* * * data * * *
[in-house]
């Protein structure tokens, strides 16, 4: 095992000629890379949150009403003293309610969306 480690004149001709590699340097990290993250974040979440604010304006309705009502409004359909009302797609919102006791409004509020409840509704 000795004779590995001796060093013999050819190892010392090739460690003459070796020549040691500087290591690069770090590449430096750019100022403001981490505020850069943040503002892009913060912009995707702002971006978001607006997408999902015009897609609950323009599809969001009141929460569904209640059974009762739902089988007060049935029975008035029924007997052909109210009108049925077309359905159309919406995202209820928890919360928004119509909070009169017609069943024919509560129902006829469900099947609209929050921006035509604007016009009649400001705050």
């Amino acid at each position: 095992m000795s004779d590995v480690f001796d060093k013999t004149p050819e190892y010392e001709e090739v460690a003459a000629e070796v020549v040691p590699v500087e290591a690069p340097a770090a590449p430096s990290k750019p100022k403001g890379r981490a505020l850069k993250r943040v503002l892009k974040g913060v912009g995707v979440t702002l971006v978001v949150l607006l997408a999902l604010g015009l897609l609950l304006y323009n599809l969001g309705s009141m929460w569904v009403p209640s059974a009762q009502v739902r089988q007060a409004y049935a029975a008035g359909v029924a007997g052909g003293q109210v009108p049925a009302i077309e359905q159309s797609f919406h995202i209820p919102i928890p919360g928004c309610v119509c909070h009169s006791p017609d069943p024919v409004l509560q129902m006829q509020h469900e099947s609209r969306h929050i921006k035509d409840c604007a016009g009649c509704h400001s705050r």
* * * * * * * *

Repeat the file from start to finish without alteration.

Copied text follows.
[in-house]
């Protein structure tokens, strides 16, 4: 095992000629890379949150009403003293309610969306 480690004149001709590699340097990290993250974040979440604010304006309705009502409004359909009302797609919102006791409004509020409840509704 000795004779590995001796060093013999050819190892010392090739460690003459070796020549040691500087290591690069770090590449430096750019100022403001981490505020850069943040503002892009913060912009995707702002971006978001607006997408999902015009897609609950323009599809969001009141929460569904209640059974009762739902089988007060049935029975008035029924007997052909109210009108049925077309359905159309919406995202209820928890919360928004119509909070009169017609069943024919509560129902006829469900099947609209929050921006035509604007016009009649400001705050």
């Amino acid at each position: 095992m000795s004779d590995v480690f001796d060093k013999t004149p050819e190892y010392e001709e090739v460690a003459a000629e070796v020549v040691p590699v500087e290591a690069p340097a770090a590449p430096s990290k750019p100022k403001g890379r981490a505020l850069k993250r943040v503002l892009k974040g913060v912009g995707v979440t702002l971006v978001v949150l607006l997408a999902l604010g015009l897609l609950l304006y323009n599809l969001g309705s009141m929460w569904v009403p209640s059974a009762q009502v739902r089988q007060a409004y049935a029975a008035g359909v029924a007997g052909g003293q109210v009108p049925a009302i077309e359905q159309s797609f919406h995202i209820p919102i928890p919360g928004c309610v119509c909070h009169s006791p017609d069943p024919v409004l509560q129902m006829q509020h469900e099947s609209r969306h929050i921006k035509d409840c604007a016009g009649c509704h400001s705050r």